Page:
Microsoft Corp. (Nasdaq: MSFT) announced the pricing of its $19.75 billion debt offering on Aug. 1. Microsoft intends to use the new debt to finance its previously announced acquisition of LinkedIn Corp. (NYSE: LNKD) for $26.2 billion.
Microsoft had $113 billion cash and liquid investments as of 2015 year-end, but they are mostly held offshore. The company won’t bring the cash home to fund the LinkedIn acquisition because it would generate a huge tax bill.
U.S. non-financial companies held $1.84 trillion in cash and liquid investments at the end of 2015, according to Standard & Poor’s. The top three cash holders were Apple, Microsoft, and Google. Like Microsoft, most U.S. multinational companies held a majority of their cash overseas.
Offshore profits that an American company repatriates are subject to 35 percent U.S. tax rate minus a tax credit equal to whatever taxes the company pays to foreign governments.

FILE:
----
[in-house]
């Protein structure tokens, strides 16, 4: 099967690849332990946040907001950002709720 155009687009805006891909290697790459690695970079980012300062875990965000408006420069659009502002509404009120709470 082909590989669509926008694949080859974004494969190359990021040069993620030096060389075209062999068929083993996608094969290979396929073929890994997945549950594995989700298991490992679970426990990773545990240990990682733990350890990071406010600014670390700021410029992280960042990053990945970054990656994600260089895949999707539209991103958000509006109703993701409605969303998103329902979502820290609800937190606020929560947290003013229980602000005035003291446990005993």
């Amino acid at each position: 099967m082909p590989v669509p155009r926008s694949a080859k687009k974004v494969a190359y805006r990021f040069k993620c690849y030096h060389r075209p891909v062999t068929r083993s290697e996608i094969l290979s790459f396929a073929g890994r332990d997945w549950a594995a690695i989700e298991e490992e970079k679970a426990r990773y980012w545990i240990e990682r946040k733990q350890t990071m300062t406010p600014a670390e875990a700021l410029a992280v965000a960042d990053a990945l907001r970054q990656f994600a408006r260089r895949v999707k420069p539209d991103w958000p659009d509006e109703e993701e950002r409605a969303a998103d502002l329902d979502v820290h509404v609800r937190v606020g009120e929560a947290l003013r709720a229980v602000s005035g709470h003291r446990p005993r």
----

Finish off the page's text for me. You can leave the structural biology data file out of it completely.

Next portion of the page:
This double taxation creates a strong incentive for U.S. companies to leave cash in their foreign subsidiaries.
Fitch placed Microsoft’s long-term ratings on negative watch following the announcement of the LinkedIn acquisition. It’s the result of Microsoft’s rising debt to fund acquisitions and shareholder buybacks, given the majority of the company’s cash cannot be brought home.
The debt offerings are expected to close on Aug. 8, the company stated in its press release.
Microsoft announced it would acquire LinkedIn for $26.2 billion in an all-cash deal on Jun. 13. Microsoft agreed to pay $196 per LinkedIn share, a 50 percent premium to LinkedIn’s closing price on June 10.
The transaction was unanimously approved by the boards of directors of both LinkedIn and Microsoft. The deal is subject to approval by LinkedIn’s shareholders, the satisfaction of certain regulatory approvals and other customary closing conditions, stated Microsoft.
The company expects to complete the acquisition by the end of calendar-year 2016.